I’ve always thought she was probably the innocent party in this spat. Naive rather than vindictive. But when she goes and does something stupid like this, even if it is for the money, I can’t help thinking she’s just a bit mad. Surely if she’s had serious death threats and constantly fears for her safety, wouldn’t it be better to lie low?
Or, heaven forbid, she could go and get a real job.
Update: Ha ha ha, it gets better. The producers of the show describe her thus:
HEATHER MILLS – United Nations Goodwill Ambassador, activist for Adopt-A-Minefield and advocate for animal rights, Heather Mills will be the first contestant to compete with an artificial limb. She will be partnered with JONATHAN ROBERTS who returns for his third season.
Do you think they intend to tell the U.S. audience who she really is? Or is there something in her contract saying “Don’t mention the husband!”?
February 20, 2007
At the time of writing, 1,128 people had signed a petition of the Number 10 website for the creation of an English Parliament. It’s a popular idea with a few Tories, who know they’d probably get a permanent majority in such an assembly.
But it doesn’t seem the public care…
21,445 people want census data to be made available earlier
10,984 people want St David’s Day to be a Welsh national holiday
5,649 people want Ruth Kelly to give up her job
4,228 people want to replace the national anthem with ‘Gold’ by Spandau Ballet
2,033 people want to ban the sale of “puppy farms”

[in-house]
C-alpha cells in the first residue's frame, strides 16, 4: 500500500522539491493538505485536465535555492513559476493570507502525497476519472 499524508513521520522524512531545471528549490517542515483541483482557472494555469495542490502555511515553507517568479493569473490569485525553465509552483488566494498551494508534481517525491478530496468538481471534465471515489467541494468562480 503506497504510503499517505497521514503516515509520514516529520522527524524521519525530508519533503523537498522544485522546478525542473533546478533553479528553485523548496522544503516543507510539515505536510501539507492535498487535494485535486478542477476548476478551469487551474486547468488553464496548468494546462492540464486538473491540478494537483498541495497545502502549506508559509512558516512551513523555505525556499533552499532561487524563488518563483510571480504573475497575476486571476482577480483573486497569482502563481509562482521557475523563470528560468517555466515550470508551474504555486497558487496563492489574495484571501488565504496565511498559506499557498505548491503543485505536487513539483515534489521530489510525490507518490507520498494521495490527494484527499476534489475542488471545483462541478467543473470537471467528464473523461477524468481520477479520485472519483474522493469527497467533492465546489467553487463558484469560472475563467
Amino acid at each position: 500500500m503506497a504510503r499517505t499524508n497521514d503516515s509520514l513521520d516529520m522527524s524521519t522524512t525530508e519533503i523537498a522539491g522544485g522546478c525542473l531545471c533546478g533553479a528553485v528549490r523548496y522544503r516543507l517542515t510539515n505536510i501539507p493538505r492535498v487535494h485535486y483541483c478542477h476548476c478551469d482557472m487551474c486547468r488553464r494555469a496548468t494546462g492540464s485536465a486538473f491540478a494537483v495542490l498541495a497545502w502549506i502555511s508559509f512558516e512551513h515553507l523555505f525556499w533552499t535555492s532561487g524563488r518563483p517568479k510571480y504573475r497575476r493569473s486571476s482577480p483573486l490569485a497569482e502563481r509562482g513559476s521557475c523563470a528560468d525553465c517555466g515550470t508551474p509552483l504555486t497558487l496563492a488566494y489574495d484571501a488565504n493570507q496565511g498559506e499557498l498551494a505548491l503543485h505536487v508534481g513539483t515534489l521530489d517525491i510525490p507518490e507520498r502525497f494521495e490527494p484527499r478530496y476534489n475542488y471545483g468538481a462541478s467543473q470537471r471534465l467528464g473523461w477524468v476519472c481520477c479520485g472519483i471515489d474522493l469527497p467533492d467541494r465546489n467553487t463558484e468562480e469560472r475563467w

1,781 people want to “save Suffolk middle schools”
1,214 people want to prohibit the sale of fireworks
1,148 people want the government to give Blackpool the super-casino
In the light of which, it seems that people really aren’t fussed about England getting its own Parliament. Unless, of course, their wages are likely to come out of it.
They lurve ‘market forces’. They like auctioning off radio spectrum to the highest bidder and “letting the market decide”. It doesn’t quite work like that, of course. If Rupert Murdoch wanted to launch an unprofitable right-wing opinion station, he could. And he could outbid anyone. But OFCOM wouldn’t care that much, because “the market” would have decided.
Well now they’ve outshone themselves.
They want to auction off the spectrum currently used by those nasty socialist theatre performers and broadcasters. They tend not to make a profit, so rather than bleed them dry, OFCOM’s just going to make life really hard for them.
You see, radio microphones use the spectrum inbetween other channels. They don’t take up much space, but OFCOM doesn’t mind that, because they’re just worried that the commies are getting away with something for free.
They’d quite like to auction that small bit of space off to mobile phone companies or broadcasters. Even though it would make virtually every theatre production in the country practically unworkable.
They’ve already said they won’t ring-fence any space for High Definition TV services on Freeview. Instead we’ll have to pay – you guessed it – Rupert Murdoch for the privilege of shiny picture quality on our TV sets.